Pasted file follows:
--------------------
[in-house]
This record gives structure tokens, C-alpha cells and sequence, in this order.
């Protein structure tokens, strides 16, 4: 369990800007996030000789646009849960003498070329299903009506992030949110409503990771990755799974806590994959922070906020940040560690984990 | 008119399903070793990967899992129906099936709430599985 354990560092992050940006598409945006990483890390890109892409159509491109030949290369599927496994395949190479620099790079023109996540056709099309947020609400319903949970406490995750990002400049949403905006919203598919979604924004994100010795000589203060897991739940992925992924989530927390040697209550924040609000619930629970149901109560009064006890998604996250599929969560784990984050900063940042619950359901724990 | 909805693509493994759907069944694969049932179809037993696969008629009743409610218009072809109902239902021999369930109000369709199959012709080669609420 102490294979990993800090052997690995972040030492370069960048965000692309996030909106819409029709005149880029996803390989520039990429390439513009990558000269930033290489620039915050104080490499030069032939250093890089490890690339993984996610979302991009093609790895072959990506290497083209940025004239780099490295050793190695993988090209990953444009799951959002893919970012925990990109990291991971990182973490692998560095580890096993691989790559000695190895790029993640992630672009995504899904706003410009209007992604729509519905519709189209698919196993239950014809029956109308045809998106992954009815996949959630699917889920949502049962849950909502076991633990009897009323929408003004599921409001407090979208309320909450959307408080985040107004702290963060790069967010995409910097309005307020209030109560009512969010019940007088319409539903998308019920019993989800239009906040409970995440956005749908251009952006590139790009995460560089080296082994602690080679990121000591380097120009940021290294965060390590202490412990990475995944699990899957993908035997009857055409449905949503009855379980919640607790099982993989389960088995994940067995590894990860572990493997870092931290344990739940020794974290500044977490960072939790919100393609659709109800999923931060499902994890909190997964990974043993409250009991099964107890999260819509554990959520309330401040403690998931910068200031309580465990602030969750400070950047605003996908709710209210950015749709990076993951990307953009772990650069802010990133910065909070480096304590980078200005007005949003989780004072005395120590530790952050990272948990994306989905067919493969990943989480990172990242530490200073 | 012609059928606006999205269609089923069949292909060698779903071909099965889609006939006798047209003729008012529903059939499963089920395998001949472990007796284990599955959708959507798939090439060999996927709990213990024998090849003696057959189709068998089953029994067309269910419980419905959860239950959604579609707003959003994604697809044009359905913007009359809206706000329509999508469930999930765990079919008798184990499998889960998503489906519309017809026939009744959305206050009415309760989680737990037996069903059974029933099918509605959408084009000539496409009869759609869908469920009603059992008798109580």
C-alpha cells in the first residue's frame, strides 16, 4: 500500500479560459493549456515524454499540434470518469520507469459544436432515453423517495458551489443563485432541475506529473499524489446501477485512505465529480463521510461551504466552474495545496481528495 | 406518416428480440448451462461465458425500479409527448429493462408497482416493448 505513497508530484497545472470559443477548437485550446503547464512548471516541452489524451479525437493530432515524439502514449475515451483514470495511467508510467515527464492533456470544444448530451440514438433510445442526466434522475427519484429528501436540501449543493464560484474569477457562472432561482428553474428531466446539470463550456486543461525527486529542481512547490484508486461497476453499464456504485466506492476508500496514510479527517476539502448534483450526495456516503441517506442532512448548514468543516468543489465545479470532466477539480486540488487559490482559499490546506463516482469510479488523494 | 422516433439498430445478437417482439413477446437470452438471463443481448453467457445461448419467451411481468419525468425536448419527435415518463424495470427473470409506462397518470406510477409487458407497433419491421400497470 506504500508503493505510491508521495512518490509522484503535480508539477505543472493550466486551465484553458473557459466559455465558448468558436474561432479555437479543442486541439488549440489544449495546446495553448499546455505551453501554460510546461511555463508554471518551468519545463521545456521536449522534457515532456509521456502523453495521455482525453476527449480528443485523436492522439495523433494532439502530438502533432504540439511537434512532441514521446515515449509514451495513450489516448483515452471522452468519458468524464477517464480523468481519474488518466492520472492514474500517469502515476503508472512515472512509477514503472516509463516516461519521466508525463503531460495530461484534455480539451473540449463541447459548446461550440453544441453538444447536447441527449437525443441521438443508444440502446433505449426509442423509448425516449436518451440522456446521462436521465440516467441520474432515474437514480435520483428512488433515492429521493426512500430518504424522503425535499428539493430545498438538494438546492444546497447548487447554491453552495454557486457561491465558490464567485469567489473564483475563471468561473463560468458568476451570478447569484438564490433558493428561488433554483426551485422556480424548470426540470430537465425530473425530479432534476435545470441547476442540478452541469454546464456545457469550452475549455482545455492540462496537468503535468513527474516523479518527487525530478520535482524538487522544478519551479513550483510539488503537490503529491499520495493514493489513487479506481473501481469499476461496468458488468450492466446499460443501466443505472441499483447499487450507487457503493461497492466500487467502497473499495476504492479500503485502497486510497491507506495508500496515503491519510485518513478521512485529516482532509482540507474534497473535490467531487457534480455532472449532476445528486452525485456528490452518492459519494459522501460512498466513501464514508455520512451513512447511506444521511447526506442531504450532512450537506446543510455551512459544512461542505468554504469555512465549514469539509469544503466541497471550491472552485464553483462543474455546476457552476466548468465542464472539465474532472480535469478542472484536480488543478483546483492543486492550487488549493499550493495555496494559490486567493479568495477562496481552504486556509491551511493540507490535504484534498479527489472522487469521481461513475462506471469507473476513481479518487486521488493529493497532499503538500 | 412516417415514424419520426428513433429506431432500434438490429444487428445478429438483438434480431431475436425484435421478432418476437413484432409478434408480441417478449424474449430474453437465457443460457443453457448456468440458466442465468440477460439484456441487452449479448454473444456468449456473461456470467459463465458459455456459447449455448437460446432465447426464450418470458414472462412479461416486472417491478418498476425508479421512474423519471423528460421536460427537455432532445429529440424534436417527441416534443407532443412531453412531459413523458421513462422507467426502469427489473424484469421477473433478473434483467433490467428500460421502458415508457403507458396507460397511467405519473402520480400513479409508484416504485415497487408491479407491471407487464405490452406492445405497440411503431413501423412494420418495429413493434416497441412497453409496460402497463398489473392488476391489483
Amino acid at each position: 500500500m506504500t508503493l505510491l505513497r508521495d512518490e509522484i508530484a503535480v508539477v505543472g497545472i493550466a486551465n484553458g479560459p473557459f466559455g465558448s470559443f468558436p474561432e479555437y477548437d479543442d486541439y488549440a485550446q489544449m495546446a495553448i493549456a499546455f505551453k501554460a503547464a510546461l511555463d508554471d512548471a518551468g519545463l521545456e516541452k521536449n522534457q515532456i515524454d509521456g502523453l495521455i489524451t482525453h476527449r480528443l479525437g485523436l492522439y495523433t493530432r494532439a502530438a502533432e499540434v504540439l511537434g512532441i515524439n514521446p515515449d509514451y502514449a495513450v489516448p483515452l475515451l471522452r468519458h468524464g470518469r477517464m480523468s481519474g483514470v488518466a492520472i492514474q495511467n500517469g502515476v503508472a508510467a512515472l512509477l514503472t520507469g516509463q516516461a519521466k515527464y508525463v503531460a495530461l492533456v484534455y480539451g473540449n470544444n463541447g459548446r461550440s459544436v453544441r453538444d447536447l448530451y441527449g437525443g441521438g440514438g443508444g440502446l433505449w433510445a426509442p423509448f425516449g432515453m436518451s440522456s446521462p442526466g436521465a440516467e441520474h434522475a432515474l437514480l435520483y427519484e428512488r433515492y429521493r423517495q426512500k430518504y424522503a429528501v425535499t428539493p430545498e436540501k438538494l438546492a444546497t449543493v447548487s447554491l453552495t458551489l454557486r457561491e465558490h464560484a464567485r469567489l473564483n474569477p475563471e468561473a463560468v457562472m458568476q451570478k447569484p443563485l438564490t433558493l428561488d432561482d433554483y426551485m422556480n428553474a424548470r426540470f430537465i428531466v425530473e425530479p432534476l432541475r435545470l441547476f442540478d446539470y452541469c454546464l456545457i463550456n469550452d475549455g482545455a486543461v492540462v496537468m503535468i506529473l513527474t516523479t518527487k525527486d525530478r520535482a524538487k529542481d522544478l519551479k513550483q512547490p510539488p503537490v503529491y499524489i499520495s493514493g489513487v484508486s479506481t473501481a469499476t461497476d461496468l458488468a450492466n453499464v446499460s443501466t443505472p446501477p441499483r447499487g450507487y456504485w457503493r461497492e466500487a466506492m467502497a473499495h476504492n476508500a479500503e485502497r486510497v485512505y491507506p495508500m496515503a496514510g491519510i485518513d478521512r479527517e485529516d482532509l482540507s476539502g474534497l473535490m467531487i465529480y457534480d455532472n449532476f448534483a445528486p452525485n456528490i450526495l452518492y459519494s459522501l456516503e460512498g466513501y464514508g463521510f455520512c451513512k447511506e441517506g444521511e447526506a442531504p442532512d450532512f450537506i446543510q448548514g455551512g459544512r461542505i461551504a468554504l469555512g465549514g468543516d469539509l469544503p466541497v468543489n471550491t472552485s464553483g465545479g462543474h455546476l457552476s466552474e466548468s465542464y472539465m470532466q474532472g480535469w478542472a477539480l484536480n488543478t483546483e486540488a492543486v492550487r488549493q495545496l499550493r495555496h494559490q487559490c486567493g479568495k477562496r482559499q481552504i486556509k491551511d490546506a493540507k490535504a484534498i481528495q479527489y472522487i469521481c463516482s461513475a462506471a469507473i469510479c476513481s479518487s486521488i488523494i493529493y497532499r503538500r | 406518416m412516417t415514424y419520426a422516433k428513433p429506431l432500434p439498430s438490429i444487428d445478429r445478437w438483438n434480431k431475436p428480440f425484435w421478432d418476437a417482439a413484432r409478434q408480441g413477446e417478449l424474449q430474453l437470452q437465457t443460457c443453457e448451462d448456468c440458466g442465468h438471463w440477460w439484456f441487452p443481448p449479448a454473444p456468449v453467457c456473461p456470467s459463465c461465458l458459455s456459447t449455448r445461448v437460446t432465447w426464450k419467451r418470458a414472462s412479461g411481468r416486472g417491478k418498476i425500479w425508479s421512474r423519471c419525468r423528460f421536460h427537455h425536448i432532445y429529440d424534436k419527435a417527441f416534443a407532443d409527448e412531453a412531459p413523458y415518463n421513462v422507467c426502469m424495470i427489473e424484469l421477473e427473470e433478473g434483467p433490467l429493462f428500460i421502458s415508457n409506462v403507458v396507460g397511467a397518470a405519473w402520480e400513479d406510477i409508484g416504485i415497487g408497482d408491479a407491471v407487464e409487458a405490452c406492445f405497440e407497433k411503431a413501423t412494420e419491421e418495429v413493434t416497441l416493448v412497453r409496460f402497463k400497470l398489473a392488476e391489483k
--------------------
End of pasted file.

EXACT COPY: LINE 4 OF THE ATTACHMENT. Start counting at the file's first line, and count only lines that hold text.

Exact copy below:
C-alpha cells in the first residue's frame, strides 16, 4: 500500500479560459493549456515524454499540434470518469520507469459544436432515453423517495458551489443563485432541475506529473499524489446501477485512505465529480463521510461551504466552474495545496481528495 | 406518416428480440448451462461465458425500479409527448429493462408497482416493448 505513497508530484497545472470559443477548437485550446503547464512548471516541452489524451479525437493530432515524439502514449475515451483514470495511467508510467515527464492533456470544444448530451440514438433510445442526466434522475427519484429528501436540501449543493464560484474569477457562472432561482428553474428531466446539470463550456486543461525527486529542481512547490484508486461497476453499464456504485466506492476508500496514510479527517476539502448534483450526495456516503441517506442532512448548514468543516468543489465545479470532466477539480486540488487559490482559499490546506463516482469510479488523494 | 422516433439498430445478437417482439413477446437470452438471463443481448453467457445461448419467451411481468419525468425536448419527435415518463424495470427473470409506462397518470406510477409487458407497433419491421400497470 506504500508503493505510491508521495512518490509522484503535480508539477505543472493550466486551465484553458473557459466559455465558448468558436474561432479555437479543442486541439488549440489544449495546446495553448499546455505551453501554460510546461511555463508554471518551468519545463521545456521536449522534457515532456509521456502523453495521455482525453476527449480528443485523436492522439495523433494532439502530438502533432504540439511537434512532441514521446515515449509514451495513450489516448483515452471522452468519458468524464477517464480523468481519474488518466492520472492514474500517469502515476503508472512515472512509477514503472516509463516516461519521466508525463503531460495530461484534455480539451473540449463541447459548446461550440453544441453538444447536447441527449437525443441521438443508444440502446433505449426509442423509448425516449436518451440522456446521462436521465440516467441520474432515474437514480435520483428512488433515492429521493426512500430518504424522503425535499428539493430545498438538494438546492444546497447548487447554491453552495454557486457561491465558490464567485469567489473564483475563471468561473463560468458568476451570478447569484438564490433558493428561488433554483426551485422556480424548470426540470430537465425530473425530479432534476435545470441547476442540478452541469454546464456545457469550452475549455482545455492540462496537468503535468513527474516523479518527487525530478520535482524538487522544478519551479513550483510539488503537490503529491499520495493514493489513487479506481473501481469499476461496468458488468450492466446499460443501466443505472441499483447499487450507487457503493461497492466500487467502497473499495476504492479500503485502497486510497491507506495508500496515503491519510485518513478521512485529516482532509482540507474534497473535490467531487457534480455532472449532476445528486452525485456528490452518492459519494459522501460512498466513501464514508455520512451513512447511506444521511447526506442531504450532512450537506446543510455551512459544512461542505468554504469555512465549514469539509469544503466541497471550491472552485464553483462543474455546476457552476466548468465542464472539465474532472480535469478542472484536480488543478483546483492543486492550487488549493499550493495555496494559490486567493479568495477562496481552504486556509491551511493540507490535504484534498479527489472522487469521481461513475462506471469507473476513481479518487486521488493529493497532499503538500 | 412516417415514424419520426428513433429506431432500434438490429444487428445478429438483438434480431431475436425484435421478432418476437413484432409478434408480441417478449424474449430474453437465457443460457443453457448456468440458466442465468440477460439484456441487452449479448454473444456468449456473461456470467459463465458459455456459447449455448437460446432465447426464450418470458414472462412479461416486472417491478418498476425508479421512474423519471423528460421536460427537455432532445429529440424534436417527441416534443407532443412531453412531459413523458421513462422507467426502469427489473424484469421477473433478473434483467433490467428500460421502458415508457403507458396507460397511467405519473402520480400513479409508484416504485415497487408491479407491471407487464405490452406492445405497440411503431413501423412494420418495429413493434416497441412497453409496460402497463398489473392488476391489483